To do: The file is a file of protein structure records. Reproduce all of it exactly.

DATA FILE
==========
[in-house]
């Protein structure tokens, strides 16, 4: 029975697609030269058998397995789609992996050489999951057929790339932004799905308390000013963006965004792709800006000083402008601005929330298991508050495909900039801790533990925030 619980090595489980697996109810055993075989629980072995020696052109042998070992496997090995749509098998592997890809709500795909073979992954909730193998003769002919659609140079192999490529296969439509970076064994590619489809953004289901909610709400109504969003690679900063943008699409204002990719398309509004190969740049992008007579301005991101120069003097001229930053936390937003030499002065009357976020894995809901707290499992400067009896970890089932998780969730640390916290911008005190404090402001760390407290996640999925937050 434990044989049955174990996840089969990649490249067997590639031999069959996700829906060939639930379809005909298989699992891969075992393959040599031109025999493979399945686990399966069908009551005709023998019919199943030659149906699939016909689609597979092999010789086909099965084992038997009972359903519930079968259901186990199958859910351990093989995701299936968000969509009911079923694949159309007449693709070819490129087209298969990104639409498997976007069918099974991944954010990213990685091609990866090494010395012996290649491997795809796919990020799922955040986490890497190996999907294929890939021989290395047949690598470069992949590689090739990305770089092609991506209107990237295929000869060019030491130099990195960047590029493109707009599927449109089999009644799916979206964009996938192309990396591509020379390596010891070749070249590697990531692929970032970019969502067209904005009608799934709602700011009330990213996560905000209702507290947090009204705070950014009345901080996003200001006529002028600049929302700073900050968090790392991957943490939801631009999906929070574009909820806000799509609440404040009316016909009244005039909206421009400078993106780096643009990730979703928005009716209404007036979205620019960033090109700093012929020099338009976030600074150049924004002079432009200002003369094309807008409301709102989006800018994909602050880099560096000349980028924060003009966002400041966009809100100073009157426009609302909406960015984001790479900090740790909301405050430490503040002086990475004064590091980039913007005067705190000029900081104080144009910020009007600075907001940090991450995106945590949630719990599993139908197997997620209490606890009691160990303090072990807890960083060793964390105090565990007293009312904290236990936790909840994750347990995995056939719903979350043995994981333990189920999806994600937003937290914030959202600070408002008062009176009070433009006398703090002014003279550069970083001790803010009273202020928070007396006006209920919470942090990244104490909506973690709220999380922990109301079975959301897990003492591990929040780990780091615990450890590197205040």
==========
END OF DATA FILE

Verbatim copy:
[in-house]
């Protein structure tokens, strides 16, 4: 029975697609030269058998397995789609992996050489999951057929790339932004799905308390000013963006965004792709800006000083402008601005929330298991508050495909900039801790533990925030 619980090595489980697996109810055993075989629980072995020696052109042998070992496997090995749509098998592997890809709500795909073979992954909730193998003769002919659609140079192999490529296969439509970076064994590619489809953004289901909610709400109504969003690679900063943008699409204002990719398309509004190969740049992008007579301005991101120069003097001229930053936390937003030499002065009357976020894995809901707290499992400067009896970890089932998780969730640390916290911008005190404090402001760390407290996640999925937050 434990044989049955174990996840089969990649490249067997590639031999069959996700829906060939639930379809005909298989699992891969075992393959040599031109025999493979399945686990399966069908009551005709023998019919199943030659149906699939016909689609597979092999010789086909099965084992038997009972359903519930079968259901186990199958859910351990093989995701299936968000969509009911079923694949159309007449693709070819490129087209298969990104639409498997976007069918099974991944954010990213990685091609990866090494010395012996290649491997795809796919990020799922955040986490890497190996999907294929890939021989290395047949690598470069992949590689090739990305770089092609991506209107990237295929000869060019030491130099990195960047590029493109707009599927449109089999009644799916979206964009996938192309990396591509020379390596010891070749070249590697990531692929970032970019969502067209904005009608799934709602700011009330990213996560905000209702507290947090009204705070950014009345901080996003200001006529002028600049929302700073900050968090790392991957943490939801631009999906929070574009909820806000799509609440404040009316016909009244005039909206421009400078993106780096643009990730979703928005009716209404007036979205620019960033090109700093012929020099338009976030600074150049924004002079432009200002003369094309807008409301709102989006800018994909602050880099560096000349980028924060003009966002400041966009809100100073009157426009609302909406960015984001790479900090740790909301405050430490503040002086990475004064590091980039913007005067705190000029900081104080144009910020009007600075907001940090991450995106945590949630719990599993139908197997997620209490606890009691160990303090072990807890960083060793964390105090565990007293009312904290236990936790909840994750347990995995056939719903979350043995994981333990189920999806994600937003937290914030959202600070408002008062009176009070433009006398703090002014003279550069970083001790803010009273202020928070007396006006209920919470942090990244104490909506973690709220999380922990109301079975959301897990003492591990929040780990780091615990450890590197205040």